Pedro Julio MENDEZ, etc., et al., Plaintiffs-Respondents, v. The CITY OF NEW YORK, et al., Defendants, Central Morris Corp., et al., Defendants-Appellants.
Order, Supreme Court, New York County (Douglas McKeon, J.), entered April 2, 1998, which, upon renewal and reargument of an earlier order, adhered to the denial of defendants-appellants' cross motion for summary judgment, unanimously reversed, to the extent appealed from as limited by the briefs, on the law, without costs, and said cross motion granted for summary judgment dismissing the complaint as against the individual appellants, Heyliger and Raniolo. The Clerk is directed to enter judgment in favor of the individual appellants Heyliger and Raniolo dismissing the complaint as against them. Appeal from the earlier order, same court (Gerald Esposito, J.), entered January 16, 1998, unanimously dismissed, without costs, that order having been superseded by the later order.
Plaintiffs allege poisoning of the infant from exposure to lead-based paint while resident at an apartment in the Bronx from February 1990 to April 1991, and at another apartment in Queens from August 1991 to April 1994. The Bronx apartment was owned by defendant Central Morris Corp., whose president was defendant Raniolo. Defendant Heyliger was hired by the managing company (which has not been named as a party defendant) to be the field management agent for the Bronx property.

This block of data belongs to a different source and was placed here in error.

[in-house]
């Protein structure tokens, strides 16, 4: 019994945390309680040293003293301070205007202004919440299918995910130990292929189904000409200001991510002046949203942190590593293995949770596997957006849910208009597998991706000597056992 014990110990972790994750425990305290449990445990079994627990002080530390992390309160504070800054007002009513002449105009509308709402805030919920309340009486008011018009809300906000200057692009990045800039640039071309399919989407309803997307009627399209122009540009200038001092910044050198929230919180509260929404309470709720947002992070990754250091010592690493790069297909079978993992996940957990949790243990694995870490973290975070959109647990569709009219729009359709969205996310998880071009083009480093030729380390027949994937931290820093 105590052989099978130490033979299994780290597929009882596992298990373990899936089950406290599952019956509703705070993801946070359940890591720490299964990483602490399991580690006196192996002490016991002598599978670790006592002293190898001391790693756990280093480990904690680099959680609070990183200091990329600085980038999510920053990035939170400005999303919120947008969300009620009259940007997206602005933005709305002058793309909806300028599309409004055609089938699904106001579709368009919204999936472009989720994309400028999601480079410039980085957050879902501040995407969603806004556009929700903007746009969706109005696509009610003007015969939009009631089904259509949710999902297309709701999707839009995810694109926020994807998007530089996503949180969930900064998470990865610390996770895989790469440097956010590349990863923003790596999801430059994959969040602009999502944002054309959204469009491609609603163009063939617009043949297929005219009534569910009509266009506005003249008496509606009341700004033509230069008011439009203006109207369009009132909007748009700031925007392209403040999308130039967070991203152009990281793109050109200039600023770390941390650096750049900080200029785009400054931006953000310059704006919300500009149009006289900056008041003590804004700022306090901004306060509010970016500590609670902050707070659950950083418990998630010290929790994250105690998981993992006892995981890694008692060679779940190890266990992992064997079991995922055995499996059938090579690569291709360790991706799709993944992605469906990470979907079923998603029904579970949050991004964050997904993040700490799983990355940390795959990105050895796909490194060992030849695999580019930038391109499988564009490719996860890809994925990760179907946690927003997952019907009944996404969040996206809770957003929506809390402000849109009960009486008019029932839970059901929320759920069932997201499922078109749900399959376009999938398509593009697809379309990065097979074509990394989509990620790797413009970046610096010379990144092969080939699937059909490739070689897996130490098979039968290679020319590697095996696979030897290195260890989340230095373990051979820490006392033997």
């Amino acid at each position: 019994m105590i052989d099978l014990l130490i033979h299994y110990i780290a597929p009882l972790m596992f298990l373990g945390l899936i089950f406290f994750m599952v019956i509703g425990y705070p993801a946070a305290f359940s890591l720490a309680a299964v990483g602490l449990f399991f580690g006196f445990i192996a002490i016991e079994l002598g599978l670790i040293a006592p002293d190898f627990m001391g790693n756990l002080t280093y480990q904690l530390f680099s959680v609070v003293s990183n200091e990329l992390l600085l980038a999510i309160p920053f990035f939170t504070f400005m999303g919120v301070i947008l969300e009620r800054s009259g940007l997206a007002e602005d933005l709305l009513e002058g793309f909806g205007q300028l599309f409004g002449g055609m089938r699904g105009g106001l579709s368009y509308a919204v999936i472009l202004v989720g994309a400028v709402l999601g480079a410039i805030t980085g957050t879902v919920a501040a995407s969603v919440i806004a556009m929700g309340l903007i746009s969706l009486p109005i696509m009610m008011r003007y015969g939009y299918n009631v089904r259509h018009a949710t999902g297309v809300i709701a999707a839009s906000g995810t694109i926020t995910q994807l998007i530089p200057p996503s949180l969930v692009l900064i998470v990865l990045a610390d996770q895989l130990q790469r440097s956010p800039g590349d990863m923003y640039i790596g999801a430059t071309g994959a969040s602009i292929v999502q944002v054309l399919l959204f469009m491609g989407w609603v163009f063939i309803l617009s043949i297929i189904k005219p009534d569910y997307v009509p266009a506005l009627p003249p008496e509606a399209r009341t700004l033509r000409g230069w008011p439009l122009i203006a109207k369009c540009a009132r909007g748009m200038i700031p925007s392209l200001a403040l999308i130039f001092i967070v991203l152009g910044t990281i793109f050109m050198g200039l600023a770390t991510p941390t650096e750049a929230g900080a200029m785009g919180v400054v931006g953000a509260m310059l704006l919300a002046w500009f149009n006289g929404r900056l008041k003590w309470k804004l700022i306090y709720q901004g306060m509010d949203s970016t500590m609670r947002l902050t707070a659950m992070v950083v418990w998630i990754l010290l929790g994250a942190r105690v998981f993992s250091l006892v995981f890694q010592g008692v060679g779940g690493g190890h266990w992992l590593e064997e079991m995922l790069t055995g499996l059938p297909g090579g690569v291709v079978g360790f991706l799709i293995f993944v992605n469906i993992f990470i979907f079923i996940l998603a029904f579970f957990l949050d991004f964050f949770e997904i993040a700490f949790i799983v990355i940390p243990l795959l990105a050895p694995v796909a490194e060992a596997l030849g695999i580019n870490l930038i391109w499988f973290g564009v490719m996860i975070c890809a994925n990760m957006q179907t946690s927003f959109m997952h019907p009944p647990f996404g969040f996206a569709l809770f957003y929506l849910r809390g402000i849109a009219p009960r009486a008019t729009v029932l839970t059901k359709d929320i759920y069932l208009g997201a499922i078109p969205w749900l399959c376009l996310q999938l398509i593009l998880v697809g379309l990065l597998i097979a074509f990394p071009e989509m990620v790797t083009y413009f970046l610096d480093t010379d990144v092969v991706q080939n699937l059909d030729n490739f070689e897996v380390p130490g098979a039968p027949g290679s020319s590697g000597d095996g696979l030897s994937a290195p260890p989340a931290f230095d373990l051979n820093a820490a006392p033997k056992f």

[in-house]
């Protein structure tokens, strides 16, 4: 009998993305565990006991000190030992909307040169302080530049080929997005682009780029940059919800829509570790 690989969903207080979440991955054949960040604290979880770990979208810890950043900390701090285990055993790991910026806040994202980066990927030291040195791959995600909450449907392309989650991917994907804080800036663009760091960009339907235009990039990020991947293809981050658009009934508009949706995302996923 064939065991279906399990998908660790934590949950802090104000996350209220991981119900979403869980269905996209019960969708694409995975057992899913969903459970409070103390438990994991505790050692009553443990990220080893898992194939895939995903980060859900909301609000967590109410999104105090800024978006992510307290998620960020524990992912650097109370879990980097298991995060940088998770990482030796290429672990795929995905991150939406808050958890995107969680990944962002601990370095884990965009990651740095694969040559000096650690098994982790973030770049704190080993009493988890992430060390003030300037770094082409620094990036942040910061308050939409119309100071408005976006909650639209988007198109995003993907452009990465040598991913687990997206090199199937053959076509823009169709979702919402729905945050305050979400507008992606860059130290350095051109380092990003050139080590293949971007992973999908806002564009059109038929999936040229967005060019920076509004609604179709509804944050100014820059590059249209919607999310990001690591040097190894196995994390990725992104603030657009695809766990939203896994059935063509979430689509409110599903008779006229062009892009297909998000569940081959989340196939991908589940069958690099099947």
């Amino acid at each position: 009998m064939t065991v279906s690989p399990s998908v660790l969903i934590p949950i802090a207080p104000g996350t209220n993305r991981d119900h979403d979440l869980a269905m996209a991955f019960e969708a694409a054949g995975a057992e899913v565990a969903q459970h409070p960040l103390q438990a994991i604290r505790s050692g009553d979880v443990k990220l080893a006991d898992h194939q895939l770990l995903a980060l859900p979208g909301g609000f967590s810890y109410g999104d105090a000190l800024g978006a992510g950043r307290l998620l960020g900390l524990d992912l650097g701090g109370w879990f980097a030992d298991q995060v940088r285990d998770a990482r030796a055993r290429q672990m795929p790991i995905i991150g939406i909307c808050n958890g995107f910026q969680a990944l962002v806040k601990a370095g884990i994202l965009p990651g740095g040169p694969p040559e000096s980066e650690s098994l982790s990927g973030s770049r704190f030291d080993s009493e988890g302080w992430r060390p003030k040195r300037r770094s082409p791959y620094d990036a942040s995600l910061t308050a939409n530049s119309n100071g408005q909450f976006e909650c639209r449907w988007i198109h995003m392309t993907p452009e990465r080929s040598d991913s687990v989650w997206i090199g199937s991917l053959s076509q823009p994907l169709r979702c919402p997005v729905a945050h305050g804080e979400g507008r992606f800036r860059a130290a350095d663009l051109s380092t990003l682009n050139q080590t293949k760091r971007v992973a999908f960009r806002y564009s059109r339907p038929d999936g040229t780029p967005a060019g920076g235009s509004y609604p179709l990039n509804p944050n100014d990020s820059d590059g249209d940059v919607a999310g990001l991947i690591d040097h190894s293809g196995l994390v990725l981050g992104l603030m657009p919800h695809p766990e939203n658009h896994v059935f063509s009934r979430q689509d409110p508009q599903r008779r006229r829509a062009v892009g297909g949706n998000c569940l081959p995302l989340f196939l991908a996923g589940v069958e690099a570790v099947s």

Heyliger testified at deposition that any supervisory or maintenance tasks he might have performed with respect to plaintiffs' apartment were accomplished solely in his capacity as an employee of the managing company, and this was uncontested. Similarly, Raniolo attested, in his affidavit, that his sole connection with the building was as president of the corporate owner, Central Morris.
In their cross motion for summary judgment, appellants asserted that neither Heyliger nor Raniolo was acting in his individual capacity at any point relevant to this action. This assertion was not only uncontroverted, but completely ignored by plaintiffs. Where there is no evidence of independently tortious conduct on the part of individual defendants, and nothing in the record raises a triable dispute that they acted at all times within the scope of their employment, those individuals are entitled to summary dismissal of the action (Urbach, Kahn & Werlin, P.C. v. 250/PAS Assocs., 176 A.D.2d 151, 152, 574 N.Y.S.2d 36; see also, Murtha v. Yonkers Child Care Assn., 45 N.Y.2d 913, 915, 411 N.Y.S.2d 219, 383 N.E.2d 865). An individual acting solely in his capacity as agent of his corporate principal, without any showing of exclusively independent control of operations, cannot be held individually liable for alleged corporate wrongdoing (Michaels v. Lispenard Holding Corp., 11 A.D.2d 12, 201 N.Y.S.2d 611). Accordingly, the individual defendants, Heyliger and Raniolo, were entitled to summary dismissal of the action against them.